One thing myself and a lot of other observers were listening for during President Obama's big NSA speech this morning was whether the president was going to utter Edward Snowden's name aloud during his remarks. Much to my surprise, he did. (I confess, I expected to be writing a headline like "President Obama Said More Than 5,000 Words About the NSA and None of Them Were Edward or Snowden" this morning.) Here's the snippet in question via the president's prepared remarks:
Given the fact of an open investigation, I'm not going to dwell on Mr. Snowden's actions or motivations. I will say that our nation's defense depends in part on the fidelity of those entrusted with our nation's secrets. If any individual who objects to government policy can take it in their own hands to publicly disclose classified information, then we will never be able to keep our people safe, or conduct foreign policy. Moreover, the sensational way in which these disclosures have come out has often shed more heat than light, while revealing methods to our adversaries that could impact our operations in ways that we may not fully understand for years to come.
Regardless of how we got here, though, the task before us now is greater than simply repairing the damage done to our operations; or preventing more disclosures from taking place in the future. Instead, we have to make some important decisions about how to protect ourselves and sustain our leadership in the world, while upholding the civil liberties and privacy protections that our ideals – and our Constitution – require. We need to do so not only because it is right, but because the challenges posed by threats like terrorism, proliferation, and cyber-attacks are not going away any time soon, and for our intelligence community to be effective over the long haul, we must maintain the trust of the American people, and people around the world.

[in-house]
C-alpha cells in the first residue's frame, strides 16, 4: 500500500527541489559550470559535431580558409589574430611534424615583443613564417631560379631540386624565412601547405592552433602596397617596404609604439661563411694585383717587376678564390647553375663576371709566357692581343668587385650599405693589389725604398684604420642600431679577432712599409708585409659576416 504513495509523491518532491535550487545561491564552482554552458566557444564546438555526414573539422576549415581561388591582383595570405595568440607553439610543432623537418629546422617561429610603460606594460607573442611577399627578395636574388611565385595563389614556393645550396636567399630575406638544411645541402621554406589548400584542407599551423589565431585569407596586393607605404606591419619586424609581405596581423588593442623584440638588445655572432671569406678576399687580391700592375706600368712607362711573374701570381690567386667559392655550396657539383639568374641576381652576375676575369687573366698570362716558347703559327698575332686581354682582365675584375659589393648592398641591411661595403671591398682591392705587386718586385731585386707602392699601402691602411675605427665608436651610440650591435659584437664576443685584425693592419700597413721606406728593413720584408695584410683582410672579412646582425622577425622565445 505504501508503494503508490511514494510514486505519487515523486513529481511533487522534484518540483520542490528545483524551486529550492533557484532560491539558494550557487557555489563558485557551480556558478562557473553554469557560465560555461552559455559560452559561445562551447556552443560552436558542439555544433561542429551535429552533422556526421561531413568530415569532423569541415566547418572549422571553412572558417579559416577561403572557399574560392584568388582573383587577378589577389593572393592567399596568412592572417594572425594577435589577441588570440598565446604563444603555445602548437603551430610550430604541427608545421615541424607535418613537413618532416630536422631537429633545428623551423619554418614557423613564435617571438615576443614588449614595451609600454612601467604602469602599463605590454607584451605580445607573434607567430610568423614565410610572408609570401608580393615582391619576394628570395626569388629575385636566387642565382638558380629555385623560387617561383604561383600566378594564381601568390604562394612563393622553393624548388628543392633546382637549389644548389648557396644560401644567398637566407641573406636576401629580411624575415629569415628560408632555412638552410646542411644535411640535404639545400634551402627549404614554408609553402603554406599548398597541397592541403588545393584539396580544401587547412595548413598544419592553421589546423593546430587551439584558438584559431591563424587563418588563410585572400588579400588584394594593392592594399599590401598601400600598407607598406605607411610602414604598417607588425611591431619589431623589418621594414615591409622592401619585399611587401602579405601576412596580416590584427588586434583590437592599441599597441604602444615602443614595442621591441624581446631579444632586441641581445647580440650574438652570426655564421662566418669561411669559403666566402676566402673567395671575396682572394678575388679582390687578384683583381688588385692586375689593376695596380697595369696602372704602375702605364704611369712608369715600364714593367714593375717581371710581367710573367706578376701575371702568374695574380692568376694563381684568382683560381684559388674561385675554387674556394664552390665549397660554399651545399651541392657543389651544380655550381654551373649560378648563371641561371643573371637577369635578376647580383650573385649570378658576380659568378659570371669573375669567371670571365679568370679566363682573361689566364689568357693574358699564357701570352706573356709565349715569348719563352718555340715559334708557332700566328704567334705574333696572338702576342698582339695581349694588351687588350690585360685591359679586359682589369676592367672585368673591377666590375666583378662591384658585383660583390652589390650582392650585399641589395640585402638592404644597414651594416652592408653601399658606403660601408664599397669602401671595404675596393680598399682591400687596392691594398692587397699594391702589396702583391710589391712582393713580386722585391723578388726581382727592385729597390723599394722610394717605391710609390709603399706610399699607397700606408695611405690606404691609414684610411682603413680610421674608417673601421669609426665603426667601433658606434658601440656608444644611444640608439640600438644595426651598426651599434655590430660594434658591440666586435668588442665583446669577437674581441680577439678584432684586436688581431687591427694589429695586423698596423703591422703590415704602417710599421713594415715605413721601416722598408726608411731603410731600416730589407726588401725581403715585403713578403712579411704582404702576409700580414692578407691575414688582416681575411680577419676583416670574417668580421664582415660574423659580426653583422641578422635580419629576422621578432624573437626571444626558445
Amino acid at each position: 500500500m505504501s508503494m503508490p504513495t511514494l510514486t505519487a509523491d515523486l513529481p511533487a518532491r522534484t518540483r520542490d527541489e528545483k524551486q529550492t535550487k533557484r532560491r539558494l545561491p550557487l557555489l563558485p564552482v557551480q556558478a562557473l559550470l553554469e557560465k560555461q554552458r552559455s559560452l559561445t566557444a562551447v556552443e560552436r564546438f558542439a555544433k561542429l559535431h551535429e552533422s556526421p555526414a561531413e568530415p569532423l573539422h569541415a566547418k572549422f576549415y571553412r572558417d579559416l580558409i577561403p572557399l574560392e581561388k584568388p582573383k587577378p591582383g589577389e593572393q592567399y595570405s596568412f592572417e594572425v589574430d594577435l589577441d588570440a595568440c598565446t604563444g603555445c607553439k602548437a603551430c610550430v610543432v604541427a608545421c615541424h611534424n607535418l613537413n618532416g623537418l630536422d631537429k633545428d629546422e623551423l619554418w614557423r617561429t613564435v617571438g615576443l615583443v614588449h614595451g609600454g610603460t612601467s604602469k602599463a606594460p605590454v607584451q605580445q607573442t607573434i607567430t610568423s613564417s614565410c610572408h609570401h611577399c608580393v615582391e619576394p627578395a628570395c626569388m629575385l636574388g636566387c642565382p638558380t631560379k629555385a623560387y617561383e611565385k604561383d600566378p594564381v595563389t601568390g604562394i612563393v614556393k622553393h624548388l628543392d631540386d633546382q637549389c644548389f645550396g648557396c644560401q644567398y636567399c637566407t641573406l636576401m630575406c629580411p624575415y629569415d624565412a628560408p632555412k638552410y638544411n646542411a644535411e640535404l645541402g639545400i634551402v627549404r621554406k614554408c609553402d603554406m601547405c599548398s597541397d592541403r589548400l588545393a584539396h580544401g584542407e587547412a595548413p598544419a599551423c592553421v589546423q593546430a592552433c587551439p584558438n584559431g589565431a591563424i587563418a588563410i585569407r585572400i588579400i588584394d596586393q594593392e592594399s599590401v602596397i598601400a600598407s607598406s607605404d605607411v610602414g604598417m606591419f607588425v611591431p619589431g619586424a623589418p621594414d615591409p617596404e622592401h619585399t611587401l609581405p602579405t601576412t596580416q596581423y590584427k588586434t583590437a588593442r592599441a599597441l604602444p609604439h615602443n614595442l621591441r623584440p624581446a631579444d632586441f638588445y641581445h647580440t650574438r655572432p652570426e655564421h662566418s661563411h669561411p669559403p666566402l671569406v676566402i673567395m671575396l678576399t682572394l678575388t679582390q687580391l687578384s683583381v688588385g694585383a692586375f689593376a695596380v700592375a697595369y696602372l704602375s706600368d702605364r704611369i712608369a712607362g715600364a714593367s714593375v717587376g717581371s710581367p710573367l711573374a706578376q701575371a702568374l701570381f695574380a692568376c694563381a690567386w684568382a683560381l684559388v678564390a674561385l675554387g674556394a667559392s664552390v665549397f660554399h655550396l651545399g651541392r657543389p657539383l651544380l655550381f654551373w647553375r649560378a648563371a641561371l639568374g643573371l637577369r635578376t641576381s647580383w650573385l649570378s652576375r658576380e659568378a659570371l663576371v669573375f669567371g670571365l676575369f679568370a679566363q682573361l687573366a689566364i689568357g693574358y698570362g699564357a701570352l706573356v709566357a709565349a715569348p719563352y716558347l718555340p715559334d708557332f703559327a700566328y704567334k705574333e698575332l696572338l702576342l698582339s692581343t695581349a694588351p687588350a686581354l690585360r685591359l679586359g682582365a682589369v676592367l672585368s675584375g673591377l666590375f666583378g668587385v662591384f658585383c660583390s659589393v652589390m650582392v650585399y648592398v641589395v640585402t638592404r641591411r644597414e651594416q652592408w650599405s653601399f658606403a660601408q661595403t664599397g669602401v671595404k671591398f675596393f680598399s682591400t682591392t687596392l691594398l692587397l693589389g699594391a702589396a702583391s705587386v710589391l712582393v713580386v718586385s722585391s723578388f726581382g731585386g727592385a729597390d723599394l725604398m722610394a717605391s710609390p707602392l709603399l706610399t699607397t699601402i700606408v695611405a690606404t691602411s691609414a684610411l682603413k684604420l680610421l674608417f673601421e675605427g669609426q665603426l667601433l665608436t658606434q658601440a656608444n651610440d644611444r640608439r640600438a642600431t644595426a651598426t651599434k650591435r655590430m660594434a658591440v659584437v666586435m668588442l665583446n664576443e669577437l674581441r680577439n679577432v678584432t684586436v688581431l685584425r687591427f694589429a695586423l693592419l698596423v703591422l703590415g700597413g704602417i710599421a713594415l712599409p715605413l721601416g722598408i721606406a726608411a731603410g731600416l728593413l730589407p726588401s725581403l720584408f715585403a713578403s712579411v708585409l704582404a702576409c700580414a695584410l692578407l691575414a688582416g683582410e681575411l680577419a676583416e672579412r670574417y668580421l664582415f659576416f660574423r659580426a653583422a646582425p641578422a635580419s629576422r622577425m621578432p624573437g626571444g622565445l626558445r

Obama name-dropped Snowden largely in an effort to brush him side ("I'm not going to dwell..."), but it's nonetheless noteworthy that the president felt it necessary to work the word Snowden into his speech. Regardless of which side of the whistleblower-or-criminal debate you come down on, it's pretty clear Obama wouldn't have been on stage at the Justice Department talking about how he plans to reform the government's surveillance programs if it weren't for the former CIA contractor's decision to hand over a trove of top-secret info to Glenn Greenwald and co.
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